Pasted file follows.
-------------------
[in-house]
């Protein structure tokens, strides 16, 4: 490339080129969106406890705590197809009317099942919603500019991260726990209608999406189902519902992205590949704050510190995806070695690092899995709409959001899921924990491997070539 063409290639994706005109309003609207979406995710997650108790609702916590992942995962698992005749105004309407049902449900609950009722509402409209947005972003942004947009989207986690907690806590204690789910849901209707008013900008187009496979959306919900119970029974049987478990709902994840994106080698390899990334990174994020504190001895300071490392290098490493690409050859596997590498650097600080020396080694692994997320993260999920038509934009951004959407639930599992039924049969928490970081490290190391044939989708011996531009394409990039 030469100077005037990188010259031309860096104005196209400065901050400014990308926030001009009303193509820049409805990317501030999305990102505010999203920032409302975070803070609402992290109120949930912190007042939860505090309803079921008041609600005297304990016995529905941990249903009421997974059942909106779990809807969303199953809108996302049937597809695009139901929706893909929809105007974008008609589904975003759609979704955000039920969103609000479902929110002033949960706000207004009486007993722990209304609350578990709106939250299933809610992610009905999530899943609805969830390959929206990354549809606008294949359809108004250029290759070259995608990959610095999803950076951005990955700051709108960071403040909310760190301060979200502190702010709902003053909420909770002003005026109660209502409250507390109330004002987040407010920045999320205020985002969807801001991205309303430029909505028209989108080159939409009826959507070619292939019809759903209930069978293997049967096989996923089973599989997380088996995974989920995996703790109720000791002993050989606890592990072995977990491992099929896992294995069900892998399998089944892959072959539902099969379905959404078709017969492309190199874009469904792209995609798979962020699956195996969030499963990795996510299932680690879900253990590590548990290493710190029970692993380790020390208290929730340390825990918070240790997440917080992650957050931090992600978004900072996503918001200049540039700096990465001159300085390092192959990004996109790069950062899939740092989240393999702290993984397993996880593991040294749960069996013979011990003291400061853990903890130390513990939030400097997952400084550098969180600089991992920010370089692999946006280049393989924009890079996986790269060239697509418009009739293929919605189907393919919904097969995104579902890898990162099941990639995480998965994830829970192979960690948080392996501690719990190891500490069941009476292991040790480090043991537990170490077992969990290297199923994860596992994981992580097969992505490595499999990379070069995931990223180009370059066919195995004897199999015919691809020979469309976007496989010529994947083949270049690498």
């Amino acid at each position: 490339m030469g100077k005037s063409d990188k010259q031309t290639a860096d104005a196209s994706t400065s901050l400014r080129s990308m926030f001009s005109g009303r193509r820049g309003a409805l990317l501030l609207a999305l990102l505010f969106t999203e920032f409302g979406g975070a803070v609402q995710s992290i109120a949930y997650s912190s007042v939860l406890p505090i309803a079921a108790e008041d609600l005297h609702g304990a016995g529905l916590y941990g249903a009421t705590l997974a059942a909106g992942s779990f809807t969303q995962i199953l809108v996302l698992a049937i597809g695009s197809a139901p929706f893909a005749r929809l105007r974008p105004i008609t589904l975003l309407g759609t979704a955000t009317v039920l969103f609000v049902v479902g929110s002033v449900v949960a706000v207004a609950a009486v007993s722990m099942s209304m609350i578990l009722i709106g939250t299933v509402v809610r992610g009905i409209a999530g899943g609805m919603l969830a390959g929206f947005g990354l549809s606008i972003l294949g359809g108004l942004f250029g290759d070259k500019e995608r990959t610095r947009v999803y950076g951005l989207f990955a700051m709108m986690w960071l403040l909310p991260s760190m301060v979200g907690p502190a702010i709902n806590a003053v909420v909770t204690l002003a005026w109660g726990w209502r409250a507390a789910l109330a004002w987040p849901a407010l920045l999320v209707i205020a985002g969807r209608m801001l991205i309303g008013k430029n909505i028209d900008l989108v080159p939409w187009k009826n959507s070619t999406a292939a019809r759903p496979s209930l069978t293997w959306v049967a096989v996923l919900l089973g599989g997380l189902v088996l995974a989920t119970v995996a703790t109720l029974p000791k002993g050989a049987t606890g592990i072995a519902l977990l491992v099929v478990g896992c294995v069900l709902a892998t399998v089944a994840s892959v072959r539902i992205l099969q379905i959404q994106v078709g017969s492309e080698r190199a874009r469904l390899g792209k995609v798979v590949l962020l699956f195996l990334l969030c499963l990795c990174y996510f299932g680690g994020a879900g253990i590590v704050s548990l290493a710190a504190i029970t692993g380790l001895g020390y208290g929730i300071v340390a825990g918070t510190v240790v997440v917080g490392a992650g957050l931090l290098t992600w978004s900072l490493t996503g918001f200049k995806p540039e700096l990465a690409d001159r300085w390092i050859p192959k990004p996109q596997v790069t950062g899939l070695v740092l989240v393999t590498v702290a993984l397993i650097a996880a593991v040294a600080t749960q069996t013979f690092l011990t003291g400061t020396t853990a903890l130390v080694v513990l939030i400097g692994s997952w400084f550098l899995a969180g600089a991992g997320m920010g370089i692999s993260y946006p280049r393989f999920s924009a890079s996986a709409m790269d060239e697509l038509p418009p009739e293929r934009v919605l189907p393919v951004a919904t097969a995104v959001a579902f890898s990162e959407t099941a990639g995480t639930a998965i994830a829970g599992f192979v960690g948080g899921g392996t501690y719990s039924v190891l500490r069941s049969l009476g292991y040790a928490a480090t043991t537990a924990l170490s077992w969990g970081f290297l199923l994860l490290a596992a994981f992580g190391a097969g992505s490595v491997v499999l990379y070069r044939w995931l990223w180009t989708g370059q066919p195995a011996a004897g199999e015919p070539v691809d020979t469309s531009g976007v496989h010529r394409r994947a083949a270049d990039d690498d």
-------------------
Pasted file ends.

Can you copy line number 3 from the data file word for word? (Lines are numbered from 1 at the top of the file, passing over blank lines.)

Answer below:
């Amino acid at each position: 490339m030469g100077k005037s063409d990188k010259q031309t290639a860096d104005a196209s994706t400065s901050l400014r080129s990308m926030f001009s005109g009303r193509r820049g309003a409805l990317l501030l609207a999305l990102l505010f969106t999203e920032f409302g979406g975070a803070v609402q995710s992290i109120a949930y997650s912190s007042v939860l406890p505090i309803a079921a108790e008041d609600l005297h609702g304990a016995g529905l916590y941990g249903a009421t705590l997974a059942a909106g992942s779990f809807t969303q995962i199953l809108v996302l698992a049937i597809g695009s197809a139901p929706f893909a005749r929809l105007r974008p105004i008609t589904l975003l309407g759609t979704a955000t009317v039920l969103f609000v049902v479902g929110s002033v449900v949960a706000v207004a609950a009486v007993s722990m099942s209304m609350i578990l009722i709106g939250t299933v509402v809610r992610g009905i409209a999530g899943g609805m919603l969830a390959g929206f947005g990354l549809s606008i972003l294949g359809g108004l942004f250029g290759d070259k500019e995608r990959t610095r947009v999803y950076g951005l989207f990955a700051m709108m986690w960071l403040l909310p991260s760190m301060v979200g907690p502190a702010i709902n806590a003053v909420v909770t204690l002003a005026w109660g726990w209502r409250a507390a789910l109330a004002w987040p849901a407010l920045l999320v209707i205020a985002g969807r209608m801001l991205i309303g008013k430029n909505i028209d900008l989108v080159p939409w187009k009826n959507s070619t999406a292939a019809r759903p496979s209930l069978t293997w959306v049967a096989v996923l919900l089973g599989g997380l189902v088996l995974a989920t119970v995996a703790t109720l029974p000791k002993g050989a049987t606890g592990i072995a519902l977990l491992v099929v478990g896992c294995v069900l709902a892998t399998v089944a994840s892959v072959r539902i992205l099969q379905i959404q994106v078709g017969s492309e080698r190199a874009r469904l390899g792209k995609v798979v590949l962020l699956f195996l990334l969030c499963l990795c990174y996510f299932g680690g994020a879900g253990i590590v704050s548990l290493a710190a504190i029970t692993g380790l001895g020390y208290g929730i300071v340390a825990g918070t510190v240790v997440v917080g490392a992650g957050l931090l290098t992600w978004s900072l490493t996503g918001f200049k995806p540039e700096l990465a690409d001159r300085w390092i050859p192959k990004p996109q596997v790069t950062g899939l070695v740092l989240v393999t590498v702290a993984l397993i650097a996880a593991v040294a600080t749960q069996t013979f690092l011990t003291g400061t020396t853990a903890l130390v080694v513990l939030i400097g692994s997952w400084f550098l899995a969180g600089a991992g997320m920010g370089i692999s993260y946006p280049r393989f999920s924009a890079s996986a709409m790269d060239e697509l038509p418009p009739e293929r934009v919605l189907p393919v951004a919904t097969a995104v959001a579902f890898s990162e959407t099941a990639g995480t639930a998965i994830a829970g599992f192979v960690g948080g899921g392996t501690y719990s039924v190891l500490r069941s049969l009476g292991y040790a928490a480090t043991t537990a924990l170490s077992w969990g970081f290297l199923l994860l490290a596992a994981f992580g190391a097969g992505s490595v491997v499999l990379y070069r044939w995931l990223w180009t989708g370059q066919p195995a011996a004897g199999e015919p070539v691809d020979t469309s531009g976007v496989h010529r394409r994947a083949a270049d990039d690498d």